In addition, according to the recent report, as the size of the device becomes smaller in the future, resistance of the interconnection line will increase in associated with the reduction of the width of the interconnection line. Therefore, it is the present trend to find a conducting material having low resistivity. While use of refractory metal silicide as the gate electrode of metal-oxide-semiconductor field effect transistor (MOSFET) or metal-oxide-semiconductor (MOS) capacitor has been studied for many years, the current topic focuses on the silicides of titanium and cobalt, whereas pure metal has been never employed due to problem of thermal stability. Further, the inward diffusion of fluorine atom during chemical vapor deposition of refractory metal and the outward diffusion of dopants from the polycrystalline silicon has been studied also.

At present, thermal stability has been considered mostly in the study and mass production of refractory metal material having low resistivity. The refractory metal silicide having lowest resistivity is titanium disilicide, but it does not exhibit sufficient thermal stability to meet the requirement of many heating steps in the subsequent procession process. Consequently, most of recent studies are directed to silicide of cobalt. However, there are problems in the silicidification of cobalt, such as, consumption of excess silicon, and lump aggregation.

In view of the foregoing, prior art materials do not how perfect designs and still have many disadvantages to be improved.

In view of various disadvantages derived from the conventional chemical vapor deposition process, the present inventors had tried to improve these and finally found, after persistently and extensively studying for many years, a process for producing a refractory metal by chemical vapor deposition of a bilayer-stacked tungsten metal, thus accomplished the present invention.

SUMMARY OF THE INVENTION

Accordingly, one of the object of the invention is to provide a process for producing a refractory metal by chemical vapor deposition of a bilayer-stacked tungsten metal, wherein pure refractory metal is used to replace refractory metal silicide for obtaining less resistivity, which is based on the fact that the resistivity of the conventional single-layer silicide is up to 70 μΩ-cm, while that of stacked tungsten is 10 μΩ-cm which is relatively close to that of pure metal.

The further object of the invention is to provide a process for producing a refractory metal by chemical vapor deposition of a bilayer-stacked tungsten metal, characterized in that amorphous-like tungsten used does not essentially contain grain boundaries such that fluorine atom will not diffuse into the underlayer material during the chemical vapor deposition and hence will not impair the characteristics of the device.

The another object of the invention is to provide a process for producing a refractory metal by chemical vapor deposition of a bilayer-stacked tungsten metal, characterized in that the nitridizing treatment after deposition of the amorphous-like tungsten can be carried out without breaking the vacuum such that the thermal stability and reliability can be improved.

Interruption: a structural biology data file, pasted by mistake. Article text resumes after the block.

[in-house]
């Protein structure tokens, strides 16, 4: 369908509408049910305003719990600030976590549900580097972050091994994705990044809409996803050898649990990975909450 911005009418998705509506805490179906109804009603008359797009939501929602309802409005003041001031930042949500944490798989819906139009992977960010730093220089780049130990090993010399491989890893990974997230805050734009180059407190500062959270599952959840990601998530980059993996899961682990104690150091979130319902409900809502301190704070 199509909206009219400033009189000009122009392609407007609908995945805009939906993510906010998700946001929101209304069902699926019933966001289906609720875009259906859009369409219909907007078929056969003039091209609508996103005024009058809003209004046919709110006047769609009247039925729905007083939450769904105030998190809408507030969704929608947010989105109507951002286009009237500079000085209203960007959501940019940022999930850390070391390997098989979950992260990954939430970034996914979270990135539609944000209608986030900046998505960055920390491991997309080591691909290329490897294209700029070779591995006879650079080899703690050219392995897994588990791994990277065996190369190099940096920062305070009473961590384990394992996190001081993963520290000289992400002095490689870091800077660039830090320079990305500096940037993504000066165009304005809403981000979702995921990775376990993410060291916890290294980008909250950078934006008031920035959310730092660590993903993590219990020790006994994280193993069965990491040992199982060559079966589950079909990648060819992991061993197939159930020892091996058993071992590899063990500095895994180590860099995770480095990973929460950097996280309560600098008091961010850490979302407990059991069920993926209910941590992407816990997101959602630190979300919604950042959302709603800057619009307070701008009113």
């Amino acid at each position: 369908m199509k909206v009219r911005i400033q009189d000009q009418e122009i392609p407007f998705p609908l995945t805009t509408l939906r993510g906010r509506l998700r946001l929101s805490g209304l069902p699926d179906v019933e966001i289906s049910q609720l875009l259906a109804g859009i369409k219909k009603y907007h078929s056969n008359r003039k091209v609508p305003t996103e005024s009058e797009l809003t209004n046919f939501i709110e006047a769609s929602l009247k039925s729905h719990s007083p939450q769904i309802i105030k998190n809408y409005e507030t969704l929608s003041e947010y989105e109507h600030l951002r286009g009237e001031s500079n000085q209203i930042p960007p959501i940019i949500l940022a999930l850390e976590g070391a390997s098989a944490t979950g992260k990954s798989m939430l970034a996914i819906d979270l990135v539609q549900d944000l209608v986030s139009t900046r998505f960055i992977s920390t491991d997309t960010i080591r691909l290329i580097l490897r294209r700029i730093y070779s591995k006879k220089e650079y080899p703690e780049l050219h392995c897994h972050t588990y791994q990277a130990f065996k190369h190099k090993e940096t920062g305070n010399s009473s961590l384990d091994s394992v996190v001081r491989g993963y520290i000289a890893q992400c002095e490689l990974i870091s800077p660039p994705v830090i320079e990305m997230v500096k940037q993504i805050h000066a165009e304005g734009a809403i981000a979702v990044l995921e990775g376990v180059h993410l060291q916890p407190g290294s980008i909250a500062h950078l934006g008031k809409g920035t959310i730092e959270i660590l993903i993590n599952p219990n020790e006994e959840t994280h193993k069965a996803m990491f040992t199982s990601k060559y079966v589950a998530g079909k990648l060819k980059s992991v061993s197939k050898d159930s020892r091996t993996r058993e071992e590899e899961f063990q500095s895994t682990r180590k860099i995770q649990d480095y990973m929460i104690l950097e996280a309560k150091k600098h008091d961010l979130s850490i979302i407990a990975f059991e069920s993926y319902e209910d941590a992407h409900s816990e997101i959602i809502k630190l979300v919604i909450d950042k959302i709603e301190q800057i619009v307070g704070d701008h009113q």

Still another object of the invention is to provide a process for producing a refractory metal by chemical vapor deposition of bilayer-stacked tungsten metal, characterized in that the amorphous-like tungsten nucleates during deposition in the gas phase which does not cause the consumption of silicon on the surface of the silicon substrate during the deposition, and atoms such as phosphorus, boron, and arsenic in the polycrystalline silicon are confined such that they can not diffuse outwardly.

The present process for producing a refractory metal by chemical vapor deposition of a bilayer-stacked tungsten metal, which exhibits various advantages described above, comprises depositing a bilayer tungsten metal in a manner of not breaking the vacuum, by, firstly, depositing one layer of amorphous-like tungsten so as to increase thermal stability thereof and to prevent the diffusion of fluorine atom; then, performing a nitridizing treatment to further promote the fluorine barrier capacity and thermal stability of the amorphous-like tungsten; and finally, deposing a conventional selective chemical vapor deposited tungsten having low resistance on said amorphous-like tungsten to form a bilayer-stacked tungsten MOS capacitor or MOSFET structures that do not influence the propagation resistance thereof.

BRIEF DESCRIPTION OF THE DRAWINGS

The drawings disclose an illustrative embodiment of the present invention that services to exemplify the various advantages and objects hereof, and are as follows:

FIG. 1 shows the flowchart of the process for producing a refractory metal by chemical vapor deposition of a bilayer-stacked tungsten metal according to the invention:

FIGS. 2A and 2B show the cross-section views of metal-oxide-semiconductor-capacitor consisted of the bilayer-stacked tungsten according to the invention and of a control sample, respectively;

FIGS. 3A and 3B show structures of conventional chemical vapor deposition tungsten and of amorphous-like tungsten, respectively;

FIGS. 3C and 3D show photographs corresponding to FIGS. 3A and 3B.

FIG. 4 shows X-ray diffraction patterns of a conventional chemical vapor deposited tungsten, an invention bilayer-stacked tungsten and a nitridized bilayer-stacked tungsten, respectively;

FIG. 5 shows the atomic depth distribution profile obtained from the invention nitridized amorphous-like tungsten by a secondary ion mass spectrophotometer;

FIG. 6 is a diagram showing the state of surface bonding on the invention amorphous-like tungsten by an X-ray excitation frequency spectrum analyzer;

FIG. 7 is a diagram showing the collapse charge distribution of a conventional chemical vapor deposited tungsten, a bilayer-stacked tungsten and a nitridized bilayer-stacked tungsten;